A heat wave across the United States during June, July and August set more than 2,000 daily high temperature records, according to scientists at the National Oceanic and Atmospheric Administration’s (NOAA) National Climatic Data Center in Asheville, N.C. The record heat helped make August the second-warmest and the summer season the sixth-warmest for the contiguous United States, according to preliminary data. The global surface temperature during June, July and August was the seventh-warmest.
Highlights released Thursday by NOAA:
— The average temperature for June, July and August in the contiguous United States was 73.8 degrees Fahrenheit, 1.7 degrees Fahrenheit above the mean for the 20th century.
— The average temperature for August in the contiguous United States was 75.4 degrees Fahrenheit, 2.7 degrees Fahrenheit above the mean for the 20th century.
— More than 30 record highs were set during the summer season.
— A record high temperature in Raleigh-Durham, N.C., of 105 degrees Fahrenheit was set Aug. 21. The temperature in Columbia, S.C., was at least 100 degrees Fahrenheit for 14 straight days, breaking a record of 12 straight days set in 1900. The temperature in Cincinnati was at least 100 degrees Fahrenheit for record-setting 5 straight days. It was the warmest August in 113 years for Alabama, Florida, Georgia, Kentucky, North Carolina, South Carolina, Tennessee and Utah.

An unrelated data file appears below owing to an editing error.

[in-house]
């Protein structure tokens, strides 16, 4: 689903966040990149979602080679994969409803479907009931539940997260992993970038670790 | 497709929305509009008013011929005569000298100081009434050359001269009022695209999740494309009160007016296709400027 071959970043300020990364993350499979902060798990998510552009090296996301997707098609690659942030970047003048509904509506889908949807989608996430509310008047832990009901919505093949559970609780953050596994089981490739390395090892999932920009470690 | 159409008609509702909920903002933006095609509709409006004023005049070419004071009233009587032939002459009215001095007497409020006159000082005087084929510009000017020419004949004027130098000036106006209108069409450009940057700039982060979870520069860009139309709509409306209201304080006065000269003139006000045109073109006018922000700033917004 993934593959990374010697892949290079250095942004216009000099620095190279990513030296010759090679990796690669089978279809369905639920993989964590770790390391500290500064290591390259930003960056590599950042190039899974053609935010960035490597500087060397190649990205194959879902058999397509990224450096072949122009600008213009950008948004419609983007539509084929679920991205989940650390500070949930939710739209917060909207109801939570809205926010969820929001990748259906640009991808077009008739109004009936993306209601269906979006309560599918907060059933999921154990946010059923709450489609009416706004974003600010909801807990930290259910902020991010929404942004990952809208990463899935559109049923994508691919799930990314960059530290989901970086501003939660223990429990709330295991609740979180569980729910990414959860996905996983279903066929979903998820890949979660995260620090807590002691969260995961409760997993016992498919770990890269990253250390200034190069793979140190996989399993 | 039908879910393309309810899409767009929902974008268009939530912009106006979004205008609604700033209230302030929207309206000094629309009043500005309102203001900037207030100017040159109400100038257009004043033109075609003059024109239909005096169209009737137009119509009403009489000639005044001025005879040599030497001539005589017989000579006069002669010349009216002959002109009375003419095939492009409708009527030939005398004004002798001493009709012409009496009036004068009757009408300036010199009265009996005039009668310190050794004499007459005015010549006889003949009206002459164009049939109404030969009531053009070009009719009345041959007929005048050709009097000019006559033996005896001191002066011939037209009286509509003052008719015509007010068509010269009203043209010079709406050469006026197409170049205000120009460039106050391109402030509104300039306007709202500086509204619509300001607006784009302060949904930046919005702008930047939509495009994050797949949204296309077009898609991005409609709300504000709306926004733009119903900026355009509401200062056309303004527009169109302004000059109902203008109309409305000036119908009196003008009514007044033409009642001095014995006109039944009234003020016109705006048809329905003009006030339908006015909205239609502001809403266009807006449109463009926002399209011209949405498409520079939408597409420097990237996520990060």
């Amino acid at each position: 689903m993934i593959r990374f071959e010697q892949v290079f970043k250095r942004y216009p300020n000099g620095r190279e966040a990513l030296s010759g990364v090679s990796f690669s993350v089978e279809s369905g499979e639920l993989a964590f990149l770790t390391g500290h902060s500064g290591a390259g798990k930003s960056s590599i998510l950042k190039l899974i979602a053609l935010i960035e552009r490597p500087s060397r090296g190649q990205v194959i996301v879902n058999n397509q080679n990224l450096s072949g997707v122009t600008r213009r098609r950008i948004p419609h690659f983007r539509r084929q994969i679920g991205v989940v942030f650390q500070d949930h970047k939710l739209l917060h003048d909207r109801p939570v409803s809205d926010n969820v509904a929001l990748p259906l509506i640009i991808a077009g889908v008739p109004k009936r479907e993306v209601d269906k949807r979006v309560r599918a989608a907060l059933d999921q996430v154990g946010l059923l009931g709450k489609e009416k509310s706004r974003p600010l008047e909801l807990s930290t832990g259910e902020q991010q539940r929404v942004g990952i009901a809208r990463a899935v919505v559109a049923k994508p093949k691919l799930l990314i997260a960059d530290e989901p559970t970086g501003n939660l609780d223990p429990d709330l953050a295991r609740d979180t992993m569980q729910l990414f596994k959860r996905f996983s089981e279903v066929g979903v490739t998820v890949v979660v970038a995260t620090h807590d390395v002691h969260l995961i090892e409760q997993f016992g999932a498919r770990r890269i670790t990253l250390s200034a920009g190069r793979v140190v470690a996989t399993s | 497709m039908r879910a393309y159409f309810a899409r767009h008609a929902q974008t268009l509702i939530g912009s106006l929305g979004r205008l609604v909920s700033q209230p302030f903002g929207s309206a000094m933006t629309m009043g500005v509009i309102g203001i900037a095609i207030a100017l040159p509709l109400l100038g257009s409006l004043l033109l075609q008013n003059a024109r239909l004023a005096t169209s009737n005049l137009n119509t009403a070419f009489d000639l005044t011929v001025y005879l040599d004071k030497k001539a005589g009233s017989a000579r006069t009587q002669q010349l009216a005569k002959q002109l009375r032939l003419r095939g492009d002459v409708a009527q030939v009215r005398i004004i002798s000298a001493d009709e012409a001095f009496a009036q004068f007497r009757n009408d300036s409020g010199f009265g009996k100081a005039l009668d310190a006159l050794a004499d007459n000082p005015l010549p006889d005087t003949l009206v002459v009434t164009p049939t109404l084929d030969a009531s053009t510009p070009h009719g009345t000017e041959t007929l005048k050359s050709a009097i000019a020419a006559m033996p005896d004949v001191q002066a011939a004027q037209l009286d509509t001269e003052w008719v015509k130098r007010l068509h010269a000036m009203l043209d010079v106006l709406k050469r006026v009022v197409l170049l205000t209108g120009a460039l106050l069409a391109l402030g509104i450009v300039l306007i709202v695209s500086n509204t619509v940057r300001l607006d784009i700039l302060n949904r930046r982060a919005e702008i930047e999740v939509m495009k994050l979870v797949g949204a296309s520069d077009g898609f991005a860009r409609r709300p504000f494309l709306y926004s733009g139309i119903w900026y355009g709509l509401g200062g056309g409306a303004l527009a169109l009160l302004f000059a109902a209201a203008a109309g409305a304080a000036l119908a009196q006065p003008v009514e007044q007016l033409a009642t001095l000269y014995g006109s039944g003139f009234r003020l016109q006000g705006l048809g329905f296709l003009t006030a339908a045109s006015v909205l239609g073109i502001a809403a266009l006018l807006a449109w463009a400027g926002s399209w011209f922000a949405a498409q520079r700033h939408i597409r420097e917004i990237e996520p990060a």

— The combined global land and ocean surface temperature for August was 0.85 degrees Fahrenheit above the 20th Century mean and the eighth-warmest.
— The global surface temperature for June, July and August (northern hemisphere’s summer season) was the seventh-warmest.
— Hurricane Dean, the first major hurricane of the Atlantic hurricane season made landfall near Costa Maya on Aug. 21 as a Category 5 storm. It was the first Atlantic Basin hurricane to make landfall as a Category 5 storm since Hurricane Andrew struck Florida in August 1992.
Click to view “Climate of 2007 — August in Historical Perspective.”
NOAA, a scientific agency of the U.S. Department of Commerce, focuses on the conditions of the oceans and the atmosphere. NOAA warns of dangerous weather, charts seas and skies, guides the use and protection of ocean and coastal resources, and conducts research to improve understanding and stewardship of the environment.